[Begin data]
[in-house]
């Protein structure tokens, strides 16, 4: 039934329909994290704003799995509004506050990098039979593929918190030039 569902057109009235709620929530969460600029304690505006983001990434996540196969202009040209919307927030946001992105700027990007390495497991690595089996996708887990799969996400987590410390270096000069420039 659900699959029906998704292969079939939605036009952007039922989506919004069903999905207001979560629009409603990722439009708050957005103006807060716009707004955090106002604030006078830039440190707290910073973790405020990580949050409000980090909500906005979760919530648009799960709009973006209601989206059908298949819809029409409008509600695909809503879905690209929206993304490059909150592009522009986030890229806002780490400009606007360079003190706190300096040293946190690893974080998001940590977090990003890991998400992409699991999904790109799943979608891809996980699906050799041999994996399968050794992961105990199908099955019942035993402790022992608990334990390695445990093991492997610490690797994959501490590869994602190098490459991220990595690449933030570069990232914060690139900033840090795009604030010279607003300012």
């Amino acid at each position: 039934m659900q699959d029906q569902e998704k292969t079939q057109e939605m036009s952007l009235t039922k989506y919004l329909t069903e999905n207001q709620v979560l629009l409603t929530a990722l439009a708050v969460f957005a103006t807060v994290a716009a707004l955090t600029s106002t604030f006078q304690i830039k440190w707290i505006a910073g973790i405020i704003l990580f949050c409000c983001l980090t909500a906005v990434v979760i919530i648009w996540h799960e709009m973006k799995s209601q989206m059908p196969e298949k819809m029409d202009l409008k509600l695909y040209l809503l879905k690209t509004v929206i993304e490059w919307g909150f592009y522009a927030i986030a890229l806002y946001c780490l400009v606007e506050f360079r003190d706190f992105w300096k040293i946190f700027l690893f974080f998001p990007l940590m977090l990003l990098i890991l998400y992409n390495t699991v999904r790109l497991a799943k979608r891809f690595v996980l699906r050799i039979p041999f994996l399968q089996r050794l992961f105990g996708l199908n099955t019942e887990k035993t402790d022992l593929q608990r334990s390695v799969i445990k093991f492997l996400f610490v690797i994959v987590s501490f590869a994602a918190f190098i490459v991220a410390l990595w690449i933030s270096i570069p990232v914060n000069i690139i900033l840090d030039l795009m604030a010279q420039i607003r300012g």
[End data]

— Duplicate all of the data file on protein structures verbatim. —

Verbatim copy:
[in-house]
């Protein structure tokens, strides 16, 4: 039934329909994290704003799995509004506050990098039979593929918190030039 569902057109009235709620929530969460600029304690505006983001990434996540196969202009040209919307927030946001992105700027990007390495497991690595089996996708887990799969996400987590410390270096000069420039 659900699959029906998704292969079939939605036009952007039922989506919004069903999905207001979560629009409603990722439009708050957005103006807060716009707004955090106002604030006078830039440190707290910073973790405020990580949050409000980090909500906005979760919530648009799960709009973006209601989206059908298949819809029409409008509600695909809503879905690209929206993304490059909150592009522009986030890229806002780490400009606007360079003190706190300096040293946190690893974080998001940590977090990003890991998400992409699991999904790109799943979608891809996980699906050799041999994996399968050794992961105990199908099955019942035993402790022992608990334990390695445990093991492997610490690797994959501490590869994602190098490459991220990595690449933030570069990232914060690139900033840090795009604030010279607003300012």
């Amino acid at each position: 039934m659900q699959d029906q569902e998704k292969t079939q057109e939605m036009s952007l009235t039922k989506y919004l329909t069903e999905n207001q709620v979560l629009l409603t929530a990722l439009a708050v969460f957005a103006t807060v994290a716009a707004l955090t600029s106002t604030f006078q304690i830039k440190w707290i505006a910073g973790i405020i704003l990580f949050c409000c983001l980090t909500a906005v990434v979760i919530i648009w996540h799960e709009m973006k799995s209601q989206m059908p196969e298949k819809m029409d202009l409008k509600l695909y040209l809503l879905k690209t509004v929206i993304e490059w919307g909150f592009y522009a927030i986030a890229l806002y946001c780490l400009v606007e506050f360079r003190d706190f992105w300096k040293i946190f700027l690893f974080f998001p990007l940590m977090l990003l990098i890991l998400y992409n390495t699991v999904r790109l497991a799943k979608r891809f690595v996980l699906r050799i039979p041999f994996l399968q089996r050794l992961f105990g996708l199908n099955t019942e887990k035993t402790d022992l593929q608990r334990s390695v799969i445990k093991f492997l996400f610490v690797i994959v987590s501490f590869a994602a918190f190098i490459v991220a410390l990595w690449i933030s270096i570069p990232v914060n000069i690139i900033l840090d030039l795009m604030a010279q420039i607003r300012g």